Review: R-Type III: The Third Lightning (SNES)

The Bydo Empire is back! More powerful and deadlier than ever, the Bydo are en-route to Earth.

R-Type III is an interesting title in many ways. Firstly, it was a console exclusive, which generated quite a stir when it was first published. Secondly it takes advantage of the Super NES 'Mode 7' graphics to bring rotating backgrounds into play. Thirdly, it's one of the few decent 2D side-scrolling shooters on the Super Nintendo. Most SNES shooters are rife with slowdown, and R-Type III is no exception. Thankfully Irem have coded to the strengths of the SNES and have tried to avoid having too many 'slow-mo' incidents.

Much like the original R-Type you can pick up a drone called ‘The Force’ which is indestructible to assist you in your battle against Bydo. The game lets you choose between three Force types. Each has its own unique ability, such as the 4-way blaster, or a high speed return system, which lets you quickly return the Force to your ship.

This becomes integral to survival, for when the Force is detached from your ship, while offering offensive capabilities; they do nothing to physically protect your ship. While attached, however, they provide protection from enemies either in front or behind, depending on which end of your ship you choose to place the drone.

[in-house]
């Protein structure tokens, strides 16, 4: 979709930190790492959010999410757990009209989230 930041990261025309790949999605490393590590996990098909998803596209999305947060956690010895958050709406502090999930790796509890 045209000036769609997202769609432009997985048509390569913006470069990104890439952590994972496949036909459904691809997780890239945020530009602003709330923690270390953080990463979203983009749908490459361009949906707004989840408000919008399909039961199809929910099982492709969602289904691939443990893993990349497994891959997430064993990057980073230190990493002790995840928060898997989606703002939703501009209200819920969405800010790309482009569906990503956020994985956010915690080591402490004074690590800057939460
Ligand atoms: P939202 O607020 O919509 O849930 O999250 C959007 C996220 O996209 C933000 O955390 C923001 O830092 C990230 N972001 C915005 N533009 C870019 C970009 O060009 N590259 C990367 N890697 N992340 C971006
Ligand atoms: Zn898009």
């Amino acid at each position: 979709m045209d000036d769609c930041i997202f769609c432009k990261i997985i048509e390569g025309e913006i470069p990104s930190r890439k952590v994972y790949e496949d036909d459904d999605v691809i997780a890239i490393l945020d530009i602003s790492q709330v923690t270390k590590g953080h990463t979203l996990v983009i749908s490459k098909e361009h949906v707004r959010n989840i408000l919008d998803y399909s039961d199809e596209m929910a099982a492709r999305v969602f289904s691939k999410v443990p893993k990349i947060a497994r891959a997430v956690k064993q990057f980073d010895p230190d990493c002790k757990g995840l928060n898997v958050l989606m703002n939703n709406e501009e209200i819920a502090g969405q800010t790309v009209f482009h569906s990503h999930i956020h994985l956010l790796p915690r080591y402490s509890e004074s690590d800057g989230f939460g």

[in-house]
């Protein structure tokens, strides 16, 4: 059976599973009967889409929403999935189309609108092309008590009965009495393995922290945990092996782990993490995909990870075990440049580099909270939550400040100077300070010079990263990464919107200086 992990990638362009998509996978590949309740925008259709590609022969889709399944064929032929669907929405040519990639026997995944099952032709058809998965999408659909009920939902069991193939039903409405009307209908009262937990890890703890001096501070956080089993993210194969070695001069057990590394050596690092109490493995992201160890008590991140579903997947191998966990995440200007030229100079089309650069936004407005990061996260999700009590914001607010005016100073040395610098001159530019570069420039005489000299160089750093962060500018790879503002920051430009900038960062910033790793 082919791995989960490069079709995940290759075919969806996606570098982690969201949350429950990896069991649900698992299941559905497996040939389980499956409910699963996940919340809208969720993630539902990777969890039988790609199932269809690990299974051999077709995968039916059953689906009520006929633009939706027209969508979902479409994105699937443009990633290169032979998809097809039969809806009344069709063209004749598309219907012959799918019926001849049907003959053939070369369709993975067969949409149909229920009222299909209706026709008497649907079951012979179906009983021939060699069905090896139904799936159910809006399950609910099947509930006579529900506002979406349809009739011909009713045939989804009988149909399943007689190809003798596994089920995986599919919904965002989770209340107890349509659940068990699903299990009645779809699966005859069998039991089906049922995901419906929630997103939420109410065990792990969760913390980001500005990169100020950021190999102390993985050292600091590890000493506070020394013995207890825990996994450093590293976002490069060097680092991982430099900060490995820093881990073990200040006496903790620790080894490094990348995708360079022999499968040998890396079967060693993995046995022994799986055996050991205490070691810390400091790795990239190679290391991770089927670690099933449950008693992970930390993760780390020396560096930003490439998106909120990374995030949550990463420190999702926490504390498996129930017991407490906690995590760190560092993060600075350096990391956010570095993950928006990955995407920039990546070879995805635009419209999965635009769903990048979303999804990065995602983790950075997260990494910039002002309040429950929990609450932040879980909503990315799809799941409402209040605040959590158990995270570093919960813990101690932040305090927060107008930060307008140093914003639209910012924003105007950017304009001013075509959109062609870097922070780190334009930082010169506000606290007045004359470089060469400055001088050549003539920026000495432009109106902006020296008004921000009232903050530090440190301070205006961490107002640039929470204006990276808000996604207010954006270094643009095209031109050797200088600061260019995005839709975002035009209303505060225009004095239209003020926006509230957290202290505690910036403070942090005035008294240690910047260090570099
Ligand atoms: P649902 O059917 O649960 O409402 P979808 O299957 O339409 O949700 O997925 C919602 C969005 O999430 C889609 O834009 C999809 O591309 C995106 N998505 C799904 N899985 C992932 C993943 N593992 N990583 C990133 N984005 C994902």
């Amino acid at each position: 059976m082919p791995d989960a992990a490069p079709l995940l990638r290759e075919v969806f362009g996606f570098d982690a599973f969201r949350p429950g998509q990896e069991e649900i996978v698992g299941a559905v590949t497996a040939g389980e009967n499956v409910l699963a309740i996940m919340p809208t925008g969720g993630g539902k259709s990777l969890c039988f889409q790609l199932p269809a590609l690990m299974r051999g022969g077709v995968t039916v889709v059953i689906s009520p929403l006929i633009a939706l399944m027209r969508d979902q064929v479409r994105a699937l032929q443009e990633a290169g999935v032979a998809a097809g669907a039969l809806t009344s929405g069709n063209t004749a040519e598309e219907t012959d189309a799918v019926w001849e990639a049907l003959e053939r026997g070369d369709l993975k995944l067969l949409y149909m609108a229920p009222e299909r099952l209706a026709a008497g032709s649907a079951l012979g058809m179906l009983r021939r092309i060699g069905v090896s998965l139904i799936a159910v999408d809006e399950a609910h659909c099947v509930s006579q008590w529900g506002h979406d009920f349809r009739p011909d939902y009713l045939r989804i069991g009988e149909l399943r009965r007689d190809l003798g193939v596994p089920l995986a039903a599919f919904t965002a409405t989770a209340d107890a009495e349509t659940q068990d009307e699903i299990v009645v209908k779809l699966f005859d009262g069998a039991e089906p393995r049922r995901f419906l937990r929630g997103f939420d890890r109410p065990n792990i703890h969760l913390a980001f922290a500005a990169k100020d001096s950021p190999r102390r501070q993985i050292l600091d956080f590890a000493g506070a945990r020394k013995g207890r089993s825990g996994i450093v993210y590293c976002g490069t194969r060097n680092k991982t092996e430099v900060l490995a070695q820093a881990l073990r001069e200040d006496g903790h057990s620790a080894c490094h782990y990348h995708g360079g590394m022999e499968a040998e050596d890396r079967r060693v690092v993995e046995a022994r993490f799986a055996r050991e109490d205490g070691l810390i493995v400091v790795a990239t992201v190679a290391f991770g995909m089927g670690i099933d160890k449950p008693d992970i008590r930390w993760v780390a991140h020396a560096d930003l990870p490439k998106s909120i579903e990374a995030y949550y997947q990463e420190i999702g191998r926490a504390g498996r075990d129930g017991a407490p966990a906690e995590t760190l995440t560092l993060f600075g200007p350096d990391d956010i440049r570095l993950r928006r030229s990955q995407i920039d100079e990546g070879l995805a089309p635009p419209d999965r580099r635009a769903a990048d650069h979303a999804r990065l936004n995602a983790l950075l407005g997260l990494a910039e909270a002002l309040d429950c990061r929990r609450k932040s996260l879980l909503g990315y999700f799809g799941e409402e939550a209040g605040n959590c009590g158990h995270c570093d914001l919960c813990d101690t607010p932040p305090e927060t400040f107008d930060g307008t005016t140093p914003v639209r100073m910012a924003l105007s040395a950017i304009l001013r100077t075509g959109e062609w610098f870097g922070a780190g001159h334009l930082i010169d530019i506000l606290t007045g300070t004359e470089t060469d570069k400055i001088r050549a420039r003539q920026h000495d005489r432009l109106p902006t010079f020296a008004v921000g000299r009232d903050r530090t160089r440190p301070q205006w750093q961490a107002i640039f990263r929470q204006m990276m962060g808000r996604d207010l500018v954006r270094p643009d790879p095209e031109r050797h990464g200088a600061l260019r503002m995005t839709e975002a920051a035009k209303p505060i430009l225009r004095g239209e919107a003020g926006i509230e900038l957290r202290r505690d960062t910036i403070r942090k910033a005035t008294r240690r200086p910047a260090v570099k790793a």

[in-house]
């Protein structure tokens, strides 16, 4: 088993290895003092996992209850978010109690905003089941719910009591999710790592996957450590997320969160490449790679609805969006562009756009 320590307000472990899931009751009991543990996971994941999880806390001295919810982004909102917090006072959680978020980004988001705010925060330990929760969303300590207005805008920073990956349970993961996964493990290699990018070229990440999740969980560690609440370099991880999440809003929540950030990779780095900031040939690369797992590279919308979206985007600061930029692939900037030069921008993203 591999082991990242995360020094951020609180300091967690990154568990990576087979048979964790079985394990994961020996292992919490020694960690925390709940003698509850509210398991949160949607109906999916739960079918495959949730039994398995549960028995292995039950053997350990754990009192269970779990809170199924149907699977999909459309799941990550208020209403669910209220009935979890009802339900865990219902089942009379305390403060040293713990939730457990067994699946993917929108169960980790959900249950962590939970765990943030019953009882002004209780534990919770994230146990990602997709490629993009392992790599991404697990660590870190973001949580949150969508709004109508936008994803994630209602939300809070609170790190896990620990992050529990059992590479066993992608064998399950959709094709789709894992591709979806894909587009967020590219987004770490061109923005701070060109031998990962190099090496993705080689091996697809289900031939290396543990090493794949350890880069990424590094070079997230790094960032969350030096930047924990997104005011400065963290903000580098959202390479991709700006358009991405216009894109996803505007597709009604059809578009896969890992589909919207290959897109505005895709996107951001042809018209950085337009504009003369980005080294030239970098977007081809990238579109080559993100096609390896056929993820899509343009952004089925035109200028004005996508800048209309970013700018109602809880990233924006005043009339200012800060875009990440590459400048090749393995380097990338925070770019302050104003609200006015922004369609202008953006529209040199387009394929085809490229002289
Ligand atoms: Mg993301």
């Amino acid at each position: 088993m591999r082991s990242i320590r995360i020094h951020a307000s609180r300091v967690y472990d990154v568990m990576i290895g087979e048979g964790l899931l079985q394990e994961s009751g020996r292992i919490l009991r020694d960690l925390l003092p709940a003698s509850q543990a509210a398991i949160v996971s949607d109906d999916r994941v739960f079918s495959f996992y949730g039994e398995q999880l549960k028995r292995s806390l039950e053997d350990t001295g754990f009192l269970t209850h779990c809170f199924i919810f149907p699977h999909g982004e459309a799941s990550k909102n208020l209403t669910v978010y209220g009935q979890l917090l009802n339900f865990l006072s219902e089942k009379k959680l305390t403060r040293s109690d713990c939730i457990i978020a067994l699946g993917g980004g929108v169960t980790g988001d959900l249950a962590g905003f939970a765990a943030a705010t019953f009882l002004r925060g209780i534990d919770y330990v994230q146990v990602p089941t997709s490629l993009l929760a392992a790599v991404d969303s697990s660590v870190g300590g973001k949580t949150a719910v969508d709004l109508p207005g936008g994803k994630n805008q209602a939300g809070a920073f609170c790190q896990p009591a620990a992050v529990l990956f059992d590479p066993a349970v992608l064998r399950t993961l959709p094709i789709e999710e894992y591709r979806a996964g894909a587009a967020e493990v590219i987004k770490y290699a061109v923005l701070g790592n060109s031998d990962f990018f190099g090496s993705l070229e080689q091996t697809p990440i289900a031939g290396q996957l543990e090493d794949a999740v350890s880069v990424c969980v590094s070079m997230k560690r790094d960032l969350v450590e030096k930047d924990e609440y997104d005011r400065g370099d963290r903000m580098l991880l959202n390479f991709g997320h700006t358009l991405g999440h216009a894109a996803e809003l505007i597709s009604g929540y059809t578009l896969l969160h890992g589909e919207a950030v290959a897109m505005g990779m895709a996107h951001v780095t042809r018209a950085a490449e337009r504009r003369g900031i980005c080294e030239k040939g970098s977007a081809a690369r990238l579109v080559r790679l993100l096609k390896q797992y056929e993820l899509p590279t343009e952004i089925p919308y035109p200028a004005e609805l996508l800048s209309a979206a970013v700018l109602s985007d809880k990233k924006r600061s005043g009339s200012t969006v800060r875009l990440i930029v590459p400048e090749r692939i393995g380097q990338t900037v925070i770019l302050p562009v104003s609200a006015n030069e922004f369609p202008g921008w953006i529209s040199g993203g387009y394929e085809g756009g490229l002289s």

The action is fast and furious, and a seemingly endless stream of relentless attackers is constantly thrust upon you. Holding X emits a rapid fire blaster from the ship, while holding Y lets you charge up for a big blast. By pressing R the power-up mode is changed, allowing for yet another powerful burst, as well as the discharge of rapid fire explosive ammunition. The trade-off with this more powerful attack is that your ship overheats and you lose your charge ability temporarily.

The game can be fairly unforgiving, and this can lead to a good deal of frustration. Your ship only takes one hit to be destroyed, whether it's from a tiny projectile that sneaks up on you from behind, or even you accidentally grazing the top of the screen as you concentrate your fire elsewhere. Further, there is no adjustable difficulty setting; this is perhaps balanced out by the fact that even after losing three ships and the game over screen appears, you can press continue and pick up right where you left off.

Conclusion

R-Type fans will most likely have already played this game, but to those of you who have enjoyed the excellent Turbografx version which is also available on the Virtual Console this is the next logical step.

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